• This is the research evidence underpinning the Blueprint programme, and included now in our revised Teachers’ Guide
  • This is the research evidence underpinning the Blueprint programme, and included now in our revised Teachers’ Guide
  • This is the research evidence underpinning the Blueprint programme, and included now in our revised Teachers’ Guide
  • This is the research evidence underpinning the Blueprint programme, and included now in our revised Teachers’ Guide
  • This is the research evidence underpinning the Blueprint programme, and included now in our revised Teachers’ Guide
  • This is the research evidence underpinning the Blueprint programme, and included now in our revised Teachers’ Guide
  • This is the research evidence underpinning the Blueprint programme, and included now in our revised Teachers’ Guide
  • This is the research evidence underpinning the Blueprint programme, and included now in our revised Teachers’ Guide
  • This is the research evidence underpinning the Blueprint programme, and included now in our revised Teachers’ Guide
  • This is the research evidence underpinning the Blueprint programme, and included now in our revised Teachers’ Guide
  • This is the research evidence underpinning the Blueprint programme, and included now in our revised Teachers’ Guide
  • This is the research evidence underpinning the Blueprint programme, and included now in our revised Teachers’ Guide
  • This is the research evidence underpinning the Blueprint programme, and included now in our revised Teachers’ Guide
  • Transcript

    • 1. Coram Life Education Helping Children Make Healthy Choices Jan Forshaw Education Services Director
    • 2. Aims of this session
      • How Coram Life Education supports best practice in relation to promoting healthy life-styles in children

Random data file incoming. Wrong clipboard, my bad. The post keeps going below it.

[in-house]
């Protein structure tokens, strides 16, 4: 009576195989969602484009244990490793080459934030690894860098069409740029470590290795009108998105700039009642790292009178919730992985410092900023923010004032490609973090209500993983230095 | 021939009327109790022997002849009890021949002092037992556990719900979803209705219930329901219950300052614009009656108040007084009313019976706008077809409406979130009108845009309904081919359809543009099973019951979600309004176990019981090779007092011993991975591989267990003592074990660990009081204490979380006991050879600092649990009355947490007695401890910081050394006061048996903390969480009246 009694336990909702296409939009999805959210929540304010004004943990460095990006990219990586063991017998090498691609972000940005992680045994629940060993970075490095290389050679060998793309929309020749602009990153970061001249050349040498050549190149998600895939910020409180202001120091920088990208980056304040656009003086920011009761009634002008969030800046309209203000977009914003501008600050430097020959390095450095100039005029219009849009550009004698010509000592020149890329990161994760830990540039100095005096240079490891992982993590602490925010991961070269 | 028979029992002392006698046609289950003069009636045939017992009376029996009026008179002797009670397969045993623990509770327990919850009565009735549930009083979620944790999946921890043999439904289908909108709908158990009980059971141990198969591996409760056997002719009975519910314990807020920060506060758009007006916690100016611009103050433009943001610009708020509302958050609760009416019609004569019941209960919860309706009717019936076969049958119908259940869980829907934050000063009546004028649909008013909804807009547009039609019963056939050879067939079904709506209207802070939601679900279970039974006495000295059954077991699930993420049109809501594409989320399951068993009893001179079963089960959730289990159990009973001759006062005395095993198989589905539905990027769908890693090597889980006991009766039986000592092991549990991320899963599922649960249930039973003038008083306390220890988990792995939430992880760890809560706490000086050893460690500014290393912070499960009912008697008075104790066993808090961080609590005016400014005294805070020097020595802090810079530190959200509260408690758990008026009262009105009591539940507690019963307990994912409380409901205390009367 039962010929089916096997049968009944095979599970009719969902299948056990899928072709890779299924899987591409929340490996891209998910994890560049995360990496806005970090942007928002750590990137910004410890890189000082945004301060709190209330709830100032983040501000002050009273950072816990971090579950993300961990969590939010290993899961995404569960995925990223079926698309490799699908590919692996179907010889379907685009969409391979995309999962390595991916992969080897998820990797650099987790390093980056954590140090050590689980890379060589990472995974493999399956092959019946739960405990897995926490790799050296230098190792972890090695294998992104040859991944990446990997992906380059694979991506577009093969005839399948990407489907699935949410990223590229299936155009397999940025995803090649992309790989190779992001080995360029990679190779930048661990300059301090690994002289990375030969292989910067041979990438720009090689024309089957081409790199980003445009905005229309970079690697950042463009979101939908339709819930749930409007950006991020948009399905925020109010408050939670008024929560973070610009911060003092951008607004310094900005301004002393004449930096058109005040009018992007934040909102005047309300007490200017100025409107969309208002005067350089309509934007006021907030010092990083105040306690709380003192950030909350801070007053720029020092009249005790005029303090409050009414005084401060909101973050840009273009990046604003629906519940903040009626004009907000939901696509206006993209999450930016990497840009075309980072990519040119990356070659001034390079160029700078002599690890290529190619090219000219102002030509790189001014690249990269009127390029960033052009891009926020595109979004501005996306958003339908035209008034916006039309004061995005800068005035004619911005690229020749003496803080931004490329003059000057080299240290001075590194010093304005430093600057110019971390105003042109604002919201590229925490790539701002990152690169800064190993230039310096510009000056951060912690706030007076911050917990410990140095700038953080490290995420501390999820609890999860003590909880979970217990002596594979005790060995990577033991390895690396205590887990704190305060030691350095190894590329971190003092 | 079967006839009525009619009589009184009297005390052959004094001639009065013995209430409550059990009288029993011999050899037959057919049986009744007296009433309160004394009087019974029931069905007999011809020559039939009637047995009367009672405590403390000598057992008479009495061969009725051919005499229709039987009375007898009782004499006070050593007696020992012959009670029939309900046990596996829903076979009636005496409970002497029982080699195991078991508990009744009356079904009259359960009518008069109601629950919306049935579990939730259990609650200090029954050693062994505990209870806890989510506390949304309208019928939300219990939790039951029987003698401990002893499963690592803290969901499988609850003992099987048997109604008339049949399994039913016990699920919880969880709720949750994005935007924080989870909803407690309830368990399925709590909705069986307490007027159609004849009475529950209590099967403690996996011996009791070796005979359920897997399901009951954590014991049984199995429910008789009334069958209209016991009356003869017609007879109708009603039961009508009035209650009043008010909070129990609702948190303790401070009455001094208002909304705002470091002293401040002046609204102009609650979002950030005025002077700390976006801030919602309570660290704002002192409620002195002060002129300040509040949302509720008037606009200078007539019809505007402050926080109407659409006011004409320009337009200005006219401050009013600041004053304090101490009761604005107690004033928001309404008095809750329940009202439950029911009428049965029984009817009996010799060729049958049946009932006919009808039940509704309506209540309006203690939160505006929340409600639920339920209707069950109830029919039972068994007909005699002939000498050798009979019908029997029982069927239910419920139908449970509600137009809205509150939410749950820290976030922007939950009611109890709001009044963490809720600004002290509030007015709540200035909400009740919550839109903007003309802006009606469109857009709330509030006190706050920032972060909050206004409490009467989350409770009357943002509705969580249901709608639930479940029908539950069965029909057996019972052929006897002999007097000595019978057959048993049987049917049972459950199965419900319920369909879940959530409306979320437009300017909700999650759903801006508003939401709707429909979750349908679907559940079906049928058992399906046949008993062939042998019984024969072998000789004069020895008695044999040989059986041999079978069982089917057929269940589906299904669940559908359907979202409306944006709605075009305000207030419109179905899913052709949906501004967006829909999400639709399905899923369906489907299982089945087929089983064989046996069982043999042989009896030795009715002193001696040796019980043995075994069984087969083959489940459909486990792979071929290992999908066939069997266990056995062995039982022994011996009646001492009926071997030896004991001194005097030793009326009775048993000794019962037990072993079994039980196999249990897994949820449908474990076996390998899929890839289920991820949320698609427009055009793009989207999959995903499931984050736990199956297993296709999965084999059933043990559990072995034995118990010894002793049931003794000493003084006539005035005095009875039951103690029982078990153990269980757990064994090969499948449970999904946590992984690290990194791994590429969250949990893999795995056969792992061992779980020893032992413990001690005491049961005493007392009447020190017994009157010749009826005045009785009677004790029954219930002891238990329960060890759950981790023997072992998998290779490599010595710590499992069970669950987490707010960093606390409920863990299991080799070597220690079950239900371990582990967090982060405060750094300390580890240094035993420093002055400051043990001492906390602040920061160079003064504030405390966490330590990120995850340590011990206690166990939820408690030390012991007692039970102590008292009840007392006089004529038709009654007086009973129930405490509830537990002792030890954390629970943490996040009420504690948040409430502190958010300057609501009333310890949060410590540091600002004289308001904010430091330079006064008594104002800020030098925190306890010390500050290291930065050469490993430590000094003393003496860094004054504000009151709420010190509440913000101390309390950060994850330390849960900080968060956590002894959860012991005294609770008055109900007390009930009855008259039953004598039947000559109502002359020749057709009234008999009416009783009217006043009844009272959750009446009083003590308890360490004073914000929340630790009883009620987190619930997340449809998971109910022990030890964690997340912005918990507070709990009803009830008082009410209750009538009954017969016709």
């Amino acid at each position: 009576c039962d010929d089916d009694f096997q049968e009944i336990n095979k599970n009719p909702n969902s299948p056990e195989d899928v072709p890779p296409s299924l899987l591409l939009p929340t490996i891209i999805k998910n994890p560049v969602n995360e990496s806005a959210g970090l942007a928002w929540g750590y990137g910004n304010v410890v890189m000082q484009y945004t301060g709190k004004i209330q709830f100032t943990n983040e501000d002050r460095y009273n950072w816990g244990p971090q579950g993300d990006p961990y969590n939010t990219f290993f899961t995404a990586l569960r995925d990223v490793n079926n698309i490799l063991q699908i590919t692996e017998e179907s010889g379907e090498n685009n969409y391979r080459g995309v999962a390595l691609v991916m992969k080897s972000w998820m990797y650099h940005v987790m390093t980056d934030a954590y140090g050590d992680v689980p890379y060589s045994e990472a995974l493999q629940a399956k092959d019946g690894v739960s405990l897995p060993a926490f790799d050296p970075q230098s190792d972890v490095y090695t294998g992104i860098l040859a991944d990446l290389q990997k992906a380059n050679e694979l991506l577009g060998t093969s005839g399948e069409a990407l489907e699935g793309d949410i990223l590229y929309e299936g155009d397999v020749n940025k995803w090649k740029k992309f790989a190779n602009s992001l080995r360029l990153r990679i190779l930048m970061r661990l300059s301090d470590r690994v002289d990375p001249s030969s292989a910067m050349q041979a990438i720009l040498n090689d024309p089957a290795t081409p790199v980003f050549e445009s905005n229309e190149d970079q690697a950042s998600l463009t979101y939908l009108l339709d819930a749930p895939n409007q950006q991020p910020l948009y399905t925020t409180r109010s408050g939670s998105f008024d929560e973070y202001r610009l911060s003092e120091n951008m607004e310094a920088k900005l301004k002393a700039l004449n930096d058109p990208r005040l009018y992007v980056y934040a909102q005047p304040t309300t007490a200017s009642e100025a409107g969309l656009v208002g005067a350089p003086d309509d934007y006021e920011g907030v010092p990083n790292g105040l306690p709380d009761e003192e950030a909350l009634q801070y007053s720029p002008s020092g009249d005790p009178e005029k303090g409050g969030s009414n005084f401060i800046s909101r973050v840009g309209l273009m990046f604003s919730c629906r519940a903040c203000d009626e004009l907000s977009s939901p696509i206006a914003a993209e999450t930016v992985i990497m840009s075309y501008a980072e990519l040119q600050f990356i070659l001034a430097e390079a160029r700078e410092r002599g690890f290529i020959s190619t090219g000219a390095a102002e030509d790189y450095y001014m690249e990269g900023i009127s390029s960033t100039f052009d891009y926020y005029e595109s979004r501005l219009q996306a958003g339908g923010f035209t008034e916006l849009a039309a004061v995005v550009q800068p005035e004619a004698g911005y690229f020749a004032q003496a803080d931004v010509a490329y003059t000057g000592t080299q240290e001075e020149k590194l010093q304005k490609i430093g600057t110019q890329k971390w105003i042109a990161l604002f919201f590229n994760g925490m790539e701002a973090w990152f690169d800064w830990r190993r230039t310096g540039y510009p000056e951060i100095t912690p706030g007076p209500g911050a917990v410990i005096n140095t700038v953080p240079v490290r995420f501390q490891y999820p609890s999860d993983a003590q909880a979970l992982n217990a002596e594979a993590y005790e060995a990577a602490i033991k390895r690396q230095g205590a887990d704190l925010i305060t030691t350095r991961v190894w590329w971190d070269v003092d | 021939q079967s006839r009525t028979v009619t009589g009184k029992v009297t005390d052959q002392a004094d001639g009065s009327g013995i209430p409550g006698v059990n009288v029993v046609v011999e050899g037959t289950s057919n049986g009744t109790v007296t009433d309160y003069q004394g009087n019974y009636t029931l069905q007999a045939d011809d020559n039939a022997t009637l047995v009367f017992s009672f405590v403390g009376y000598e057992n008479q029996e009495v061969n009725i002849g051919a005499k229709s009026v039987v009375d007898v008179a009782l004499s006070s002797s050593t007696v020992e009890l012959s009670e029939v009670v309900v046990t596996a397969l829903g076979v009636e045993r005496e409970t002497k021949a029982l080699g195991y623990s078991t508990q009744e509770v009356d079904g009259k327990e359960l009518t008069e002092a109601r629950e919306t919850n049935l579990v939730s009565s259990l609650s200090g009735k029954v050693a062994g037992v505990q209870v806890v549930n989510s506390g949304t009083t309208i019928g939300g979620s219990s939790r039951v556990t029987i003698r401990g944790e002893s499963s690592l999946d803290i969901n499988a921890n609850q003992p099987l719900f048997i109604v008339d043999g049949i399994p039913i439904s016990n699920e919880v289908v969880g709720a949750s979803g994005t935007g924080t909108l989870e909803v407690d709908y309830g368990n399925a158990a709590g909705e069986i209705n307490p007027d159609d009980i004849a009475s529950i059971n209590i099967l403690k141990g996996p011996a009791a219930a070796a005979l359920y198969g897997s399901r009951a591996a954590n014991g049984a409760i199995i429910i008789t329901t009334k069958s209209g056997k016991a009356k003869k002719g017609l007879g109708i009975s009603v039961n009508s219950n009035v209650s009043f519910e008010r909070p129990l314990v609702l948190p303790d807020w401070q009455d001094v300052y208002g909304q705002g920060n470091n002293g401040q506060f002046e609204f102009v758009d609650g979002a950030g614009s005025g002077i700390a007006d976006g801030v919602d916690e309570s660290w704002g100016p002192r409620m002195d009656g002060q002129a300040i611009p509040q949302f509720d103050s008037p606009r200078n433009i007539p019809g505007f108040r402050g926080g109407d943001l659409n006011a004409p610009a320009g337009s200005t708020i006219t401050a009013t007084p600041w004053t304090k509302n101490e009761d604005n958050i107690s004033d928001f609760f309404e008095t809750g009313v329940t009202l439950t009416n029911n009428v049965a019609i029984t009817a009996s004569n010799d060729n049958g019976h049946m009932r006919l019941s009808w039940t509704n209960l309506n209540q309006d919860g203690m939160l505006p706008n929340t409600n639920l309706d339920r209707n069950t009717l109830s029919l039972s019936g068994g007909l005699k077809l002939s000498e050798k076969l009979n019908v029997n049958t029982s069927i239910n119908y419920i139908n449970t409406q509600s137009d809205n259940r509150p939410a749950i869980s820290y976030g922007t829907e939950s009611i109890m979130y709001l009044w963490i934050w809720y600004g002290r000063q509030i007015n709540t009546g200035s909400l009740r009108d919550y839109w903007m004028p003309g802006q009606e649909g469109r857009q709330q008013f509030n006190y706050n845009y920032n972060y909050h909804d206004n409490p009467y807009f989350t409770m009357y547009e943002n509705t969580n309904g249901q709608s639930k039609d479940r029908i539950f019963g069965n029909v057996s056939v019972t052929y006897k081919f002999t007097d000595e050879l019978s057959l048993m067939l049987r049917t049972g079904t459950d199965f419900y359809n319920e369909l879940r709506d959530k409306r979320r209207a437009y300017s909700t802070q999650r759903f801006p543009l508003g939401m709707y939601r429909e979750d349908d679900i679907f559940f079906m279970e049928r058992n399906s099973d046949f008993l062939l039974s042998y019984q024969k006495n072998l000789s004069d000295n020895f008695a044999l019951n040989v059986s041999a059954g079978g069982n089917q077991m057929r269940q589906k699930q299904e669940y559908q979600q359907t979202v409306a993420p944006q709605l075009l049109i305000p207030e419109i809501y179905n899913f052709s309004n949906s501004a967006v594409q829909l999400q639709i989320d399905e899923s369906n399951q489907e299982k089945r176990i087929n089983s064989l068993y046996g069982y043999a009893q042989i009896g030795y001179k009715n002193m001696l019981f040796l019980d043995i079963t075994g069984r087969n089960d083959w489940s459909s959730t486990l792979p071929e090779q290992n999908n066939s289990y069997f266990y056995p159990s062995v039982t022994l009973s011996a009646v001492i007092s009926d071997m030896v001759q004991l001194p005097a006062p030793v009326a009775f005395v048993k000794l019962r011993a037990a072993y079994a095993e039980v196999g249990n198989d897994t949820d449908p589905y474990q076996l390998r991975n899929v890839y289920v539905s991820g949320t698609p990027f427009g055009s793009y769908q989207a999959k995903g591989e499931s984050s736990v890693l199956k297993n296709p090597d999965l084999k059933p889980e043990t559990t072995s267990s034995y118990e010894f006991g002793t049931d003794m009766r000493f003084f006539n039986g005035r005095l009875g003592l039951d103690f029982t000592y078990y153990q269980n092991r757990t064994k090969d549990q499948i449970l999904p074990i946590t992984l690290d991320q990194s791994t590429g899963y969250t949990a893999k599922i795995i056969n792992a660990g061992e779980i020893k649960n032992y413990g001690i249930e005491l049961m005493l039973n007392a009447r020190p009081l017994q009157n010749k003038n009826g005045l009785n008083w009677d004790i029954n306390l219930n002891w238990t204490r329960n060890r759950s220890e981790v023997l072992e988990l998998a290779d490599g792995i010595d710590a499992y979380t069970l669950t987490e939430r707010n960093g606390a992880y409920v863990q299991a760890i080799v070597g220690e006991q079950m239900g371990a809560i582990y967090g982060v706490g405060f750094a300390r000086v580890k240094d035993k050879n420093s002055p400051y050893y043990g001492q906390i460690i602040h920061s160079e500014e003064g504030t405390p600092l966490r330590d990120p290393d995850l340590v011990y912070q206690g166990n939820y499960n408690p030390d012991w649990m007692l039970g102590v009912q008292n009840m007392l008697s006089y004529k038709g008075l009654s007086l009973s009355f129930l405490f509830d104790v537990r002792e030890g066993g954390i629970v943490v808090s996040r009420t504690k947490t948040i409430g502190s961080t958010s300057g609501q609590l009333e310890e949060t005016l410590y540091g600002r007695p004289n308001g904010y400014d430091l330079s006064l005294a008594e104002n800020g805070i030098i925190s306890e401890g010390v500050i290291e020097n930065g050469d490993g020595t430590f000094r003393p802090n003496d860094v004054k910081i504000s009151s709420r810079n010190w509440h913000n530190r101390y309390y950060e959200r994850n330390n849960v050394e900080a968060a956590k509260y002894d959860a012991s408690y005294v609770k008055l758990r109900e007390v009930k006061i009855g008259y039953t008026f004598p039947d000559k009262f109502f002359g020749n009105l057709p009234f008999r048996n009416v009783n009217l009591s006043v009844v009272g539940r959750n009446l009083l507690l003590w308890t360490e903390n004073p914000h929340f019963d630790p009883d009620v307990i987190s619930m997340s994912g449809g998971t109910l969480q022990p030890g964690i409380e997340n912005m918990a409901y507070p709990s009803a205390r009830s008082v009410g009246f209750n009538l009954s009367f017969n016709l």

• Creating and maintaining effective relationships
      • Adding value to schools’ PSHEE provision
    • 3. Mission
      • To work in partnership with schools and engage with others in the community to help children make healthy choices by:
      • Contributing to life-skills and health education programmes utilising models of best practice
      • Educating children about the effects and risks associated with drugs, including alcohol and tobacco
      • Working with and supporting parents, carers, teachers and others in the community by communicating healthy lifestyles messages effectively
    • 4. Supporting PSHE
      • Contributing to the government initiatives:
      • Curriculum 2000: PSHE non-statutory guidance
      • National Healthy Schools Standard
      • QCA Guidelines
      • DfES Guidance for Schools
      • The Five Outcomes of Every Child Matters
      • Ofsted School Inspection framework and SEF
      • Social and Emotional Aspects of Learning (SEAL)
    • 5.
    • 6. Recommended good practice (DfES guidance 2004)
      • Address knowledge, skills and attitudes
      • Provide developmentally appropriate and culturally sensitive information
      • Challenge misconceptions that young people hold about the norms of their peers’ behaviour and their friends’ reaction to drug use.
      • Use interactive teaching techniques such as discussion, small group activities and role play
      • Involve parents / carers as part of a wider community approach
    • 7.
      • Active learning essential
      • Normative approach
      • High-quality resources
      • Trained, effective facilitators
      Recommended good practice Home Office Research Project ‘Blueprint’ (Sept 09)
    • 8. Curriculum (what) Environment (where) Teaching techniques (how) Effective Teaching and Learning State
    • 9. Focus Group Report Understanding schools’ needs Spring 2009 Mobile classroom
    • 10. Qwizdom
    • 11. Harold
    • 12. Building relationships with Schools: Formal and Informal
      • Staff Visit Session
      • Aims of drug education
      • Explore and challenge attitudes
      • Teaching and Learning focus
    • 13. From our Staff Visit Session Drugs Quiz element:
      • Alcohol is more harmful than Ecstasy